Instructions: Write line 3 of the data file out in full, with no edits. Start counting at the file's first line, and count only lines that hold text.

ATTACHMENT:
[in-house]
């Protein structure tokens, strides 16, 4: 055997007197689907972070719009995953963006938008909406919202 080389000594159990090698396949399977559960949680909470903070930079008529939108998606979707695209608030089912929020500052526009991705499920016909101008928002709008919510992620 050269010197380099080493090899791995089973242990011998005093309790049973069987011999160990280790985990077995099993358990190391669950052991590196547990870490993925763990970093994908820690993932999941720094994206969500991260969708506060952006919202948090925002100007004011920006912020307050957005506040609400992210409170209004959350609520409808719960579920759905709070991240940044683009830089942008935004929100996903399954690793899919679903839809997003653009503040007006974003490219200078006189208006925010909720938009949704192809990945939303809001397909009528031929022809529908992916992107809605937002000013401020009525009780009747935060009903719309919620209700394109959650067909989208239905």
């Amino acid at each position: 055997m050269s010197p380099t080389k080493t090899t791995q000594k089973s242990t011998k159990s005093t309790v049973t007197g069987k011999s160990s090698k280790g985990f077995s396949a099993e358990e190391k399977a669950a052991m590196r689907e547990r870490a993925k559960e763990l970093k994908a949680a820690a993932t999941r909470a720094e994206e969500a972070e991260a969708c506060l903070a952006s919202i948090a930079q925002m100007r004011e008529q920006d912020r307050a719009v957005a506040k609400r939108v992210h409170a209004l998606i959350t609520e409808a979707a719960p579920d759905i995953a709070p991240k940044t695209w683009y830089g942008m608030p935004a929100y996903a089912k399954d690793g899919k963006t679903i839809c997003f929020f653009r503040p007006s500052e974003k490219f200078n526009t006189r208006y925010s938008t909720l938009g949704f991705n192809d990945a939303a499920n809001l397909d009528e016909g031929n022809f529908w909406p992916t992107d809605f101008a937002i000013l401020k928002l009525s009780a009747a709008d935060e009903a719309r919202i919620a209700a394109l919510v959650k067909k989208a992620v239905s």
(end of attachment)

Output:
């Amino acid at each position: 055997m050269s010197p380099t080389k080493t090899t791995q000594k089973s242990t011998k159990s005093t309790v049973t007197g069987k011999s160990s090698k280790g985990f077995s396949a099993e358990e190391k399977a669950a052991m590196r689907e547990r870490a993925k559960e763990l970093k994908a949680a820690a993932t999941r909470a720094e994206e969500a972070e991260a969708c506060l903070a952006s919202i948090a930079q925002m100007r004011e008529q920006d912020r307050a719009v957005a506040k609400r939108v992210h409170a209004l998606i959350t609520e409808a979707a719960p579920d759905i995953a709070p991240k940044t695209w683009y830089g942008m608030p935004a929100y996903a089912k399954d690793g899919k963006t679903i839809c997003f929020f653009r503040p007006s500052e974003k490219f200078n526009t006189r208006y925010s938008t909720l938009g949704f991705n192809d990945a939303a499920n809001l397909d009528e016909g031929n022809f529908w909406p992916t992107d809605f101008a937002i000013l401020k928002l009525s009780a009747a709008d935060e009903a719309r919202i919620a209700a394109l919510v959650k067909k989208a992620v239905s």